Find out how Coach Good utilized this common drill to help his team lead DIII in turnover margin and Red Zone Offense in 2014.
By Jim Good
Associate Head Football Coach/Offensive Coordinator/QBs
University of Redlands, California
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The majority of our run game contains an option component. Part of our offensive philosophy is to “Protect the Defense.” It is imperative we maintain possession of the football and either score or set the defense up with great field position. The Mesh Drill has been critical in helping us achieve success in this area.
The Mesh Drill will involve only the QBs and RBs at the base level. Later we add TE/Hs and offensive linemen as schemes become more complex. A high number of repetitions are demanded in our practices. The drill will allow us to focus on the QB/RB mesh, each player’s “reads” and the spatial relationships between players on each run play within our offense. We will work the Mesh Drill for 5 to 10 minutes per practice depending on the following variables:
- Time of year (pre-season vs in-season)
- Day of the week (more time spent early in the week)
- Game plan (play selection for the week)
- Number of players involved in the drill (TE/H’ and/or OL)
Spacing is imperative in this drill. We use an “offensive line strip” to maintain consistent alignment and landmarks for the players involved. To keep a quick pace, the quarterbacks will rotate from center to quarterback to defensive end to out. The running backs will rotate from running back to linebacker to out. If we have a TE/H involved, he will rotate from TE/H to safety or outside linebacker to out. See below for position descriptions for the drill:
- Center: snaps the ball and gives a read to the RB by emulating the movement of a
- Quarterback: execute the called offensive play.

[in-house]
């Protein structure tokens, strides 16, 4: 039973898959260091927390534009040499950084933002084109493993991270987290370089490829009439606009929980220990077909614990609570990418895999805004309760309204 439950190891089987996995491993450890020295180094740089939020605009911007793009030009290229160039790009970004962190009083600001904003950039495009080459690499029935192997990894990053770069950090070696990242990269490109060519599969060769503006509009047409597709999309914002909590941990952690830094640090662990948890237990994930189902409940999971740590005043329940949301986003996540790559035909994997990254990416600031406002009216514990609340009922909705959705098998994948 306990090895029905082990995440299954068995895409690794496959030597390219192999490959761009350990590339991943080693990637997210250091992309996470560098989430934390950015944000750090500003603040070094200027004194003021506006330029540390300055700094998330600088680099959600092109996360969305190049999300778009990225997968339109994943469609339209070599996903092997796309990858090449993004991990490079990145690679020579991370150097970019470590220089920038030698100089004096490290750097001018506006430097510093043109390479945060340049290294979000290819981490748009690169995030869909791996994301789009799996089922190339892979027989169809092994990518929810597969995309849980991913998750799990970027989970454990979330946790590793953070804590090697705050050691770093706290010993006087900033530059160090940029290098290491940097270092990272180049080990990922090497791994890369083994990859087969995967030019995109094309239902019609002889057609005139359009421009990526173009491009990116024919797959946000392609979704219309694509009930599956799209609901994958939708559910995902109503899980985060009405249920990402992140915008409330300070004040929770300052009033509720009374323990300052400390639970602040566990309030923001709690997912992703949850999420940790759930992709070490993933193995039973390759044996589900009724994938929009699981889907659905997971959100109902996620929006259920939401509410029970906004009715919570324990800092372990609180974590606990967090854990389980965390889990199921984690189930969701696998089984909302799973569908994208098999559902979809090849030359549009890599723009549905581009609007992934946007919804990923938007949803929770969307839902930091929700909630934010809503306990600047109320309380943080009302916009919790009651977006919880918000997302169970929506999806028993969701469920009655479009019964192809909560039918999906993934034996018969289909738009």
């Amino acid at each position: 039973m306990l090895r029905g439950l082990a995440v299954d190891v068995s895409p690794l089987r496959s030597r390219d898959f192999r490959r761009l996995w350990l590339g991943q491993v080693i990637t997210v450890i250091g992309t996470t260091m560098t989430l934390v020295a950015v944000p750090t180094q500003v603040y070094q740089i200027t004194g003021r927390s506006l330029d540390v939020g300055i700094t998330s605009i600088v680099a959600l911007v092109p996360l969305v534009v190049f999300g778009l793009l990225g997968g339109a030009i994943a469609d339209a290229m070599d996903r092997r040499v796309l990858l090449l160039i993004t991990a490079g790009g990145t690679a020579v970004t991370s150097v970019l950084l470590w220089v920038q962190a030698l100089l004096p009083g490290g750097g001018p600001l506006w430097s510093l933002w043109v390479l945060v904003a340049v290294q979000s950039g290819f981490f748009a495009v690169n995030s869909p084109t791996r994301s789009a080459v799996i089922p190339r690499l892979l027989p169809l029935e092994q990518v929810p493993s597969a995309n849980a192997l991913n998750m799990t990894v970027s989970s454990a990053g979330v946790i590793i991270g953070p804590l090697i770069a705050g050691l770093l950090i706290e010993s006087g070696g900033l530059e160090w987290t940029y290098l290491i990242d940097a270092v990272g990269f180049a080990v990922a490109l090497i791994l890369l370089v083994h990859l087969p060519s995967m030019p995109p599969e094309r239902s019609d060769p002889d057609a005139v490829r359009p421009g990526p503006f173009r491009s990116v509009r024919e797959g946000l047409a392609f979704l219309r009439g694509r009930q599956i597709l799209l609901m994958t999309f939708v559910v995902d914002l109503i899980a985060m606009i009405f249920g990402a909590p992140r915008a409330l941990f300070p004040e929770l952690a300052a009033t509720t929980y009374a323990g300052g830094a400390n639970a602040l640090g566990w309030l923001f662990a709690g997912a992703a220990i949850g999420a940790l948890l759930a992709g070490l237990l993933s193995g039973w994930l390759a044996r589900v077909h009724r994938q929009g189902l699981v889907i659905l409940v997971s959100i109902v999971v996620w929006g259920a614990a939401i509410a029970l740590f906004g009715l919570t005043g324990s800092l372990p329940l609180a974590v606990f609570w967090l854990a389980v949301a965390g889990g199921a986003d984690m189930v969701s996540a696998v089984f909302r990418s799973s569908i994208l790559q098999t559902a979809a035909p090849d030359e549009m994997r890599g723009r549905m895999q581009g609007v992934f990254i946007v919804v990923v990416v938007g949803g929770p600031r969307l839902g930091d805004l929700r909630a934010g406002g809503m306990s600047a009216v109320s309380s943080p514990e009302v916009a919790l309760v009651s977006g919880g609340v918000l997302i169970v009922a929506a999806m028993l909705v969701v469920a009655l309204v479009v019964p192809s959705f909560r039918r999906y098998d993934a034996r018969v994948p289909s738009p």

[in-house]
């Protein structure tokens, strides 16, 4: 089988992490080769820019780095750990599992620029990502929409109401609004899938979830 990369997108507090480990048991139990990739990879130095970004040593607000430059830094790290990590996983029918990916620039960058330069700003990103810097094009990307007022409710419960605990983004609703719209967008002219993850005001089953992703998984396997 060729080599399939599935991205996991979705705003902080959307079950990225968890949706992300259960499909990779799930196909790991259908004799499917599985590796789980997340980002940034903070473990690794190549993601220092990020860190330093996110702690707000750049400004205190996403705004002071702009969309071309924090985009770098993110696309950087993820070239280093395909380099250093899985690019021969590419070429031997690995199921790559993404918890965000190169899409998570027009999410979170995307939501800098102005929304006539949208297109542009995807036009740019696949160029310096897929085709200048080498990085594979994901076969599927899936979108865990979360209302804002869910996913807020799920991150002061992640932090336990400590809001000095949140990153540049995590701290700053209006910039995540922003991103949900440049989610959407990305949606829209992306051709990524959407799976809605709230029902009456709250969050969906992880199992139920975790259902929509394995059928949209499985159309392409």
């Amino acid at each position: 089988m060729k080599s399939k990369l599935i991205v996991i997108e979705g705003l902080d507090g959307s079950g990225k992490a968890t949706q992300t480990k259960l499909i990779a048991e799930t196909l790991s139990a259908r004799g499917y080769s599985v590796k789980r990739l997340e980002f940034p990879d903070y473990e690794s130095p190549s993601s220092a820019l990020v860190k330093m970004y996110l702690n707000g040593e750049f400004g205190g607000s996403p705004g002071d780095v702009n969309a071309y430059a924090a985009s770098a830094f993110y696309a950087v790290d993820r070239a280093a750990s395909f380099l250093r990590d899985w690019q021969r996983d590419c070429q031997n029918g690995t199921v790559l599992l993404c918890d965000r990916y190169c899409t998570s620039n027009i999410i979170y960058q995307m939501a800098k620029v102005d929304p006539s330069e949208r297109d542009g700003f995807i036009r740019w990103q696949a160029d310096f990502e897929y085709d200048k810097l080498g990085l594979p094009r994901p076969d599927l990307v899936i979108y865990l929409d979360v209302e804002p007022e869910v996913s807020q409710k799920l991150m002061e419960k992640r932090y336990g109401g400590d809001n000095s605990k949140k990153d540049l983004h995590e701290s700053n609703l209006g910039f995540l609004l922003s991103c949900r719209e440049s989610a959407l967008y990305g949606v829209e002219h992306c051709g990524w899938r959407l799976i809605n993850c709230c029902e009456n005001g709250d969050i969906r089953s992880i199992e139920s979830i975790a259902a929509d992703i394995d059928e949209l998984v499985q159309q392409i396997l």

- Defensive End: give the QB a give or keep read.
- Running Back: execute the called offensive play.
- Linebacker: give the RB a read forcing him to use an escape skill.
TE/H: execute the called offensive play.
- Outside Linebacker: plays defensive force and gives the TE/H a person to fit up on.
Once the players master the drill, to maximize reps, we will run two drills at the same time facing one another. We will work every run play in this drill with the main focus on option plays.
Watch Drill Video…
Login to X&O Labs’ Insiders (an exclusive membership-based website) and get the full-length version of this clinic report – including drill video. Here’s just a short list of what Coach Good reveals in this exclusive report:
- Tweaking the mesh drill for the Inside Zone concept, including coaching points and video.
- Modifying the mesh drill for the H Read concept, including coaching points and video.
- Fine-tuning the mesh drill for the Zone Bluff concept, including coaching points and video.
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Whether you use the Mesh Drill during pre-practice or during practice, it is time well spent. Our goal is for the QB/RB mesh and footwork to become second nature. Using the Mesh Drill has helped us execute at a high level and “Protect the Defense”.
Meet Coach Good: After originally joining the University of Redlands football staff as the Bulldogs' offensive coordinator/QB coach and recruiting coordinator in the spring of 2011, Jim Good added the title of Associate Head Coach in 2012. Good arrived at Redlands after a four-year stint as the head coach at Hamline University in Saint Paul, Minnesota. In addition, this member of the American Football Coaches Association brings significant coaching experience from his time at Texas Lutheran University, Illinois College, and Linfield College (OR). This Washington native completed his Master of Science in Exercise and Sport Science at Oregon State University after earning a Bachelor of Arts in Exercise Science from Linfield.